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Sending mails was the only way to communicate information between individuals and institutions in the early nineteenth century. Because the emails sent were subject to transportation services, there was no way to get in touch with family, friends, or business partners right away. The introduction of the telephone to the world remains the most influential communication technology invention to this day. Since Sir Alexander Bell Graham made the first landline-to-landline call in 1876, establishing the landlines phones system of communication as the new superpower, it has undergone modifications to increase its capacity to meet the demands of the rapidly changing world of business and technology.

The Pathway to Virtual Phone System:

The evolution began with the reliable Landlines phone systems, which required underground cables to connect locations; each location had a centre where people had to wait in line to use the phone. Voicemail, call forwarding, and other new features were gradually brought to future versions of the telephones, as well as the deployment of the groundbreaking PBX switchboards.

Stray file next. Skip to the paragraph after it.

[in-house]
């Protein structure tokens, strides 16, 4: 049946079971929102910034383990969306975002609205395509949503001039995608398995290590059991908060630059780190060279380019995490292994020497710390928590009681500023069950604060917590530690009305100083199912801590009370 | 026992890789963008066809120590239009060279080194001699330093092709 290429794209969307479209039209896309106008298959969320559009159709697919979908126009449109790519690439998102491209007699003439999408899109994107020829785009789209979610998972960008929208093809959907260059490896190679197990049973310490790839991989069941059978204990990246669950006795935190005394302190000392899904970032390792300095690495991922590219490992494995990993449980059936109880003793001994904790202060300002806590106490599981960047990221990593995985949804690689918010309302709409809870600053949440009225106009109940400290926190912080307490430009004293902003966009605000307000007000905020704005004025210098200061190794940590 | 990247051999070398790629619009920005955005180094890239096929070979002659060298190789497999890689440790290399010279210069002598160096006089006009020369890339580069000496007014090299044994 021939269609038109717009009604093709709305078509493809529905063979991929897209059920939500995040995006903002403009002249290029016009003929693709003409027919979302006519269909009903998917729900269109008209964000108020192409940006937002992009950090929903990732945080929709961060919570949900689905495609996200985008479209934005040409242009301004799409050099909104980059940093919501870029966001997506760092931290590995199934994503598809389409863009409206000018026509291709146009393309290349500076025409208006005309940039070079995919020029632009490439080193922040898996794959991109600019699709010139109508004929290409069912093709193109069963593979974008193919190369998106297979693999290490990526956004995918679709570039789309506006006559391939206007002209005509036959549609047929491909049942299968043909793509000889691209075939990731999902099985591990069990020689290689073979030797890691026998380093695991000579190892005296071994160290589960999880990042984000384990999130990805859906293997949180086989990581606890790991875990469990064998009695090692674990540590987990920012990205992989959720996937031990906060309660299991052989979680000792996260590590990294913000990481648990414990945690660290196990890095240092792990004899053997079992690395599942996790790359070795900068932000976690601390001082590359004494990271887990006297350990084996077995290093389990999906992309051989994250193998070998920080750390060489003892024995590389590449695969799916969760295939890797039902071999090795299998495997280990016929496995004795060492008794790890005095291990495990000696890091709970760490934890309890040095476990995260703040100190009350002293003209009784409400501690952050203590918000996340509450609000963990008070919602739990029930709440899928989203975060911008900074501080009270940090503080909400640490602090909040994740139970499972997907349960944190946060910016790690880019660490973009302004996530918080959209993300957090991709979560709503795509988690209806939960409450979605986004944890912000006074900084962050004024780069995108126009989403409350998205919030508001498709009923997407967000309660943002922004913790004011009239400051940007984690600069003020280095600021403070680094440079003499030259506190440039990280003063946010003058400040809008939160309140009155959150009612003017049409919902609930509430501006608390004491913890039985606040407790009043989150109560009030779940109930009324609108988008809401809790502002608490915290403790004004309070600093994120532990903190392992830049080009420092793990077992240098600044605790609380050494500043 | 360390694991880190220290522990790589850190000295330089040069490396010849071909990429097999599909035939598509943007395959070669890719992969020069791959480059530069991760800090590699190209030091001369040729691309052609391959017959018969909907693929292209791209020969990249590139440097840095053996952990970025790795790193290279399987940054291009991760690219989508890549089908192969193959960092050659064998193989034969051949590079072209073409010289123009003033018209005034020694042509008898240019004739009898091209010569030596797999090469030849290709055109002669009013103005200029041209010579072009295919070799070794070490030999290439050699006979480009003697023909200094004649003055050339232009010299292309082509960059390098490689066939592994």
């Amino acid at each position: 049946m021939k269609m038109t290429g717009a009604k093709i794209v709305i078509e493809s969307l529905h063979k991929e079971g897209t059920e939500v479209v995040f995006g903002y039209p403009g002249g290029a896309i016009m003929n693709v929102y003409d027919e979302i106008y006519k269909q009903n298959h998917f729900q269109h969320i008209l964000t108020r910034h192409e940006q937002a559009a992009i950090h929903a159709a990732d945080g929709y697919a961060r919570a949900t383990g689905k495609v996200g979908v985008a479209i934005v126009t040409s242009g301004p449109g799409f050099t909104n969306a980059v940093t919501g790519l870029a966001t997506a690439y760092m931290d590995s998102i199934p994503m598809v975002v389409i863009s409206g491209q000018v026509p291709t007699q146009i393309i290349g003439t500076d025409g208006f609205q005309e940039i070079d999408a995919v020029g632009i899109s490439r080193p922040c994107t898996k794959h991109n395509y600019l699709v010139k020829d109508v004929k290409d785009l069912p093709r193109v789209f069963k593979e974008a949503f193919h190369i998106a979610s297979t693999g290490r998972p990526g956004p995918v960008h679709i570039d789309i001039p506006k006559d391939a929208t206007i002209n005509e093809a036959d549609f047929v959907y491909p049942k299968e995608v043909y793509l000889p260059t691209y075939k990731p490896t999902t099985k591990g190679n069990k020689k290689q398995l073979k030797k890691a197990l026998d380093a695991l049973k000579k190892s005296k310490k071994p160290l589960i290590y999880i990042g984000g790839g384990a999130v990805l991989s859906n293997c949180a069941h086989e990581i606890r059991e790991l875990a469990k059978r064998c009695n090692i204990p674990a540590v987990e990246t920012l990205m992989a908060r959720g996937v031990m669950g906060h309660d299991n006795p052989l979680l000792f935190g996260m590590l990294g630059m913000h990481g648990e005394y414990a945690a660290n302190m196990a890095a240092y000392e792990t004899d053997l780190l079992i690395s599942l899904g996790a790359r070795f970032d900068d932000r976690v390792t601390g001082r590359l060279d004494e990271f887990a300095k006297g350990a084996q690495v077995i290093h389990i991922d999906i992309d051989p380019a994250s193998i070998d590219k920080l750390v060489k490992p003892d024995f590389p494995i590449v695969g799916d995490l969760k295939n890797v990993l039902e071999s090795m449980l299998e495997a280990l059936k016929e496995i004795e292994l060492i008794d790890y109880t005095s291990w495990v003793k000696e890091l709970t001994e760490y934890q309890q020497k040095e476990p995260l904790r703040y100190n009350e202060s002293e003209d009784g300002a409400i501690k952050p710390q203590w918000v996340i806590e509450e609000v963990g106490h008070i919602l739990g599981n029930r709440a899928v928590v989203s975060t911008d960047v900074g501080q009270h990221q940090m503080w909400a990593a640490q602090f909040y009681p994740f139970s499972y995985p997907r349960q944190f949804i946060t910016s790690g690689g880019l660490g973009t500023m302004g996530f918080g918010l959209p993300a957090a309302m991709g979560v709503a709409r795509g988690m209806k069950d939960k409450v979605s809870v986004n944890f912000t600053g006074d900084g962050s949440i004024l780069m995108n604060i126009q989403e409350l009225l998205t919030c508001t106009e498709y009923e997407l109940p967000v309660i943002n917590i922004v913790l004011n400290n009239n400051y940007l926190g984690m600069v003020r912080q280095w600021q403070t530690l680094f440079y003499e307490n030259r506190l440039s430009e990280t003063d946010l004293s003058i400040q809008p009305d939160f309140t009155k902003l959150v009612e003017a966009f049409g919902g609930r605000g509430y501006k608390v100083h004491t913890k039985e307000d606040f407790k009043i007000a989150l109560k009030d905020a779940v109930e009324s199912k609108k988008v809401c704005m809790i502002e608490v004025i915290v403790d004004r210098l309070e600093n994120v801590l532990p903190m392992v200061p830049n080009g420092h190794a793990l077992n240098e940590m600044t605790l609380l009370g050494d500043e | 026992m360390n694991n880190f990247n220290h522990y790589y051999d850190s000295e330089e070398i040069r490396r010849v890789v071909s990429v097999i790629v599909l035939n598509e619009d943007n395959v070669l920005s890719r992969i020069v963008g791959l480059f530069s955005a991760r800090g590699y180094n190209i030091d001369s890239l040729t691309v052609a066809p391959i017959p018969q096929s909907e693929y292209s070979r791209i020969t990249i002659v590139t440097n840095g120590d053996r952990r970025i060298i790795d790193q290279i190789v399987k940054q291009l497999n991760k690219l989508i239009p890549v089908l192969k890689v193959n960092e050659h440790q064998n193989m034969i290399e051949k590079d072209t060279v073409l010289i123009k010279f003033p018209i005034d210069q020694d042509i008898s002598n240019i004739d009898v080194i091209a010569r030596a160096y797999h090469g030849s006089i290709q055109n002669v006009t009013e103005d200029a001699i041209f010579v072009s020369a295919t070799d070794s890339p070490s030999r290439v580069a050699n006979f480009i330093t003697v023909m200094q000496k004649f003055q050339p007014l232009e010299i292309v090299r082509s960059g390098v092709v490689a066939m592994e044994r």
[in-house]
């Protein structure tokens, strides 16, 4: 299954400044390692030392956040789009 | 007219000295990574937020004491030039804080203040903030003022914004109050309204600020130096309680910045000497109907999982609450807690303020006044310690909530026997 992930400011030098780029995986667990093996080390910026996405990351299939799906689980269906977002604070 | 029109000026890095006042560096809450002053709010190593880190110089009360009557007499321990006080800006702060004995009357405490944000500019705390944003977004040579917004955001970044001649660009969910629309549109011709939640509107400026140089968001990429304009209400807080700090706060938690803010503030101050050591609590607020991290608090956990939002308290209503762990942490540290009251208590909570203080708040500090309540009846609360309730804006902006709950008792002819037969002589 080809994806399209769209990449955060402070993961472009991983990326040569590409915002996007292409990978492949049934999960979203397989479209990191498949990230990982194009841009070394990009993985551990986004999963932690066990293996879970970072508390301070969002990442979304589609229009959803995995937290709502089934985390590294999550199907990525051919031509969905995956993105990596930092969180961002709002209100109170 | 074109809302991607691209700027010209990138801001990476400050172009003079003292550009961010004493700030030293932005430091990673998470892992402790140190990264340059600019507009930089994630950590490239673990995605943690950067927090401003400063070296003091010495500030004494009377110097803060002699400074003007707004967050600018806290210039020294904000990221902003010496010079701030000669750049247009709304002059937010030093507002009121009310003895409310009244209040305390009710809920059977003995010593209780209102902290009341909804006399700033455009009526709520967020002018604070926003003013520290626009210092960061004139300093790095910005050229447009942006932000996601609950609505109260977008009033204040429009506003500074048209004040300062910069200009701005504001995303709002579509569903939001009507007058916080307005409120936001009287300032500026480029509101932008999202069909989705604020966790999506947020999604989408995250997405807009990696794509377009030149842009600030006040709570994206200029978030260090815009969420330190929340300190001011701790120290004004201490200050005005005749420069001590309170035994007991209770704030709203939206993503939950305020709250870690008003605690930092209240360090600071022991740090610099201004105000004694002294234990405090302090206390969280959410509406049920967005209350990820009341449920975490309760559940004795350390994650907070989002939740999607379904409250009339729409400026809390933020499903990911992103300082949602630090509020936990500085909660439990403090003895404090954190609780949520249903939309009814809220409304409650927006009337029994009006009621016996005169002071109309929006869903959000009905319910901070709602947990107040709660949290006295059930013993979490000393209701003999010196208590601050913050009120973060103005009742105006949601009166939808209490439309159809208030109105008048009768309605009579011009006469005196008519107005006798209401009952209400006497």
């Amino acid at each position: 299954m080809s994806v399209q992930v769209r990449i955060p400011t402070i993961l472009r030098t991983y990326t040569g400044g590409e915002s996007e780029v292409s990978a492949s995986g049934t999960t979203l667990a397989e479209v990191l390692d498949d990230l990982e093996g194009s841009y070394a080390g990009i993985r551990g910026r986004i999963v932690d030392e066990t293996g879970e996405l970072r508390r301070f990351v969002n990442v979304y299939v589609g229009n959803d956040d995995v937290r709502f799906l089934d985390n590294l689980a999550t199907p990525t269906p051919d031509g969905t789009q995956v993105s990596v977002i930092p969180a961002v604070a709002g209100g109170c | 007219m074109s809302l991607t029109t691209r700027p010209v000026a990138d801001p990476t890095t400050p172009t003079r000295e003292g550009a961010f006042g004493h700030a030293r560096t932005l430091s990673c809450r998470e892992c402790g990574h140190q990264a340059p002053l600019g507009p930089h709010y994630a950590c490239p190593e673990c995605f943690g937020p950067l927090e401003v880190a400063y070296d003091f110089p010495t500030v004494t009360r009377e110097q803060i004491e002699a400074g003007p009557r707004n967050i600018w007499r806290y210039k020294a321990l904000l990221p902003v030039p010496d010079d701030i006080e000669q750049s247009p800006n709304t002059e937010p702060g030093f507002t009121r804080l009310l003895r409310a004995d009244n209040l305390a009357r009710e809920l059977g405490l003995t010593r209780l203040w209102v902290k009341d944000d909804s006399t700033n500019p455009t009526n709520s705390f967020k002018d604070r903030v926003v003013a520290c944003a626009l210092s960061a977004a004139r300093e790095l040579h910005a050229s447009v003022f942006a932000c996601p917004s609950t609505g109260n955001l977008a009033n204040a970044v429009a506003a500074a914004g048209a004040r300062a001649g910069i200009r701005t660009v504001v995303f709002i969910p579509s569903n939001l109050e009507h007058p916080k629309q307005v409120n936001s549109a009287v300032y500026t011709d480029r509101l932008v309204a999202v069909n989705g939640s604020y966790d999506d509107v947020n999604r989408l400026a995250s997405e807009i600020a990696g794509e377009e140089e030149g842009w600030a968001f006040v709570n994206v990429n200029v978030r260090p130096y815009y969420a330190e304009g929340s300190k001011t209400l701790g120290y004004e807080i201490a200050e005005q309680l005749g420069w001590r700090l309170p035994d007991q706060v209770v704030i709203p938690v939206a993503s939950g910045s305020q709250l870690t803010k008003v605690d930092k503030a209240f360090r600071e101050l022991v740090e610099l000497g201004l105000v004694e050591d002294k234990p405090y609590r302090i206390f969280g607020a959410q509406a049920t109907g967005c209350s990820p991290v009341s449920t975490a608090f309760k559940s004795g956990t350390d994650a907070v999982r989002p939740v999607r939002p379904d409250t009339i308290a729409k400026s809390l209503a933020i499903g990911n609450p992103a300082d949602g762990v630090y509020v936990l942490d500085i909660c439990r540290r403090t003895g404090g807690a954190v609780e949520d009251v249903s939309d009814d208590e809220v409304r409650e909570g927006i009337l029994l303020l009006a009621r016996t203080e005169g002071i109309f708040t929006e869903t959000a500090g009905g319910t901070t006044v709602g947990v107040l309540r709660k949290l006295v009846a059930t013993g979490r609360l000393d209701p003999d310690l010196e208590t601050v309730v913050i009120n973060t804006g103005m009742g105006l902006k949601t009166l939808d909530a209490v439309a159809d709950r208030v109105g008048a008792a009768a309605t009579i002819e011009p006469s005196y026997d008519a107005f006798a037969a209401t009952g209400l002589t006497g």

To minimise overcrowding at call centres, phone companies began employing manual switchboards, commonly known as Phone Branch Exchanges (PBX).  For the call to connect, the switchboard operators would manually connect the plug of the targeted Telephone.

This led to the development of VoIP service in 1995. Virtual phone systems are frequently seen as a watershed moment in the history of  Virtual phone systems.

ARPANet’s Contribution to the First Voice Data Packet Transmission:

Their initial goal was to find a means to remotely access computers and improve communication between two or more systems.